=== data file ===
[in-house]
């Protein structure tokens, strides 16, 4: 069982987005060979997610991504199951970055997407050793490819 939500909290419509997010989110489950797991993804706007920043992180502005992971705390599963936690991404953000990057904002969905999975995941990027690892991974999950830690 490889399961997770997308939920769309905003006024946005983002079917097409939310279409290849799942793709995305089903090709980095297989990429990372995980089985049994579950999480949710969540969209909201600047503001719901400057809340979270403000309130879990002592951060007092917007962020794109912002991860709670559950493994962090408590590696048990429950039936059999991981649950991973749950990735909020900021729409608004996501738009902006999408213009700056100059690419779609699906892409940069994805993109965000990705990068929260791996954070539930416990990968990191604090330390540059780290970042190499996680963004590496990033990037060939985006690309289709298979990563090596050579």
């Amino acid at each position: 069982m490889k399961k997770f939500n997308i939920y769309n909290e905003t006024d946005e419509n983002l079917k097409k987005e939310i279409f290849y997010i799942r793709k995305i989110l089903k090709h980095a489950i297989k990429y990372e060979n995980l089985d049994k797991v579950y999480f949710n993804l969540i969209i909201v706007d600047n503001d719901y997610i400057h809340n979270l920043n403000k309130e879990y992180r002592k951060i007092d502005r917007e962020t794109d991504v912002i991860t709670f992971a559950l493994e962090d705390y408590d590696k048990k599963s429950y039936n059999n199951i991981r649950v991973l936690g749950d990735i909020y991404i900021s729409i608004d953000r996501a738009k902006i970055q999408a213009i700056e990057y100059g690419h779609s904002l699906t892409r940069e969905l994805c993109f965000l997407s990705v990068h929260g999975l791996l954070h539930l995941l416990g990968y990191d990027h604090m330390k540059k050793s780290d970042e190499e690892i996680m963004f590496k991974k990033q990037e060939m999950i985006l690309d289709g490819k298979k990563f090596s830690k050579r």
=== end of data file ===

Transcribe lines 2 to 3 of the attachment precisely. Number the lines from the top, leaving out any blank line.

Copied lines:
């Protein structure tokens, strides 16, 4: 069982987005060979997610991504199951970055997407050793490819 939500909290419509997010989110489950797991993804706007920043992180502005992971705390599963936690991404953000990057904002969905999975995941990027690892991974999950830690 490889399961997770997308939920769309905003006024946005983002079917097409939310279409290849799942793709995305089903090709980095297989990429990372995980089985049994579950999480949710969540969209909201600047503001719901400057809340979270403000309130879990002592951060007092917007962020794109912002991860709670559950493994962090408590590696048990429950039936059999991981649950991973749950990735909020900021729409608004996501738009902006999408213009700056100059690419779609699906892409940069994805993109965000990705990068929260791996954070539930416990990968990191604090330390540059780290970042190499996680963004590496990033990037060939985006690309289709298979990563090596050579």
């Amino acid at each position: 069982m490889k399961k997770f939500n997308i939920y769309n909290e905003t006024d946005e419509n983002l079917k097409k987005e939310i279409f290849y997010i799942r793709k995305i989110l089903k090709h980095a489950i297989k990429y990372e060979n995980l089985d049994k797991v579950y999480f949710n993804l969540i969209i909201v706007d600047n503001d719901y997610i400057h809340n979270l920043n403000k309130e879990y992180r002592k951060i007092d502005r917007e962020t794109d991504v912002i991860t709670f992971a559950l493994e962090d705390y408590d590696k048990k599963s429950y039936n059999n199951i991981r649950v991973l936690g749950d990735i909020y991404i900021s729409i608004d953000r996501a738009k902006i970055q999408a213009i700056e990057y100059g690419h779609s904002l699906t892409r940069e969905l994805c993109f965000l997407s990705v990068h929260g999975l791996l954070h539930l995941l416990g990968y990191d990027h604090m330390k540059k050793s780290d970042e190499e690892i996680m963004f590496k991974k990033q990037e060939m999950i985006l690309d289709g490819k298979k990563f090596s830690k050579r």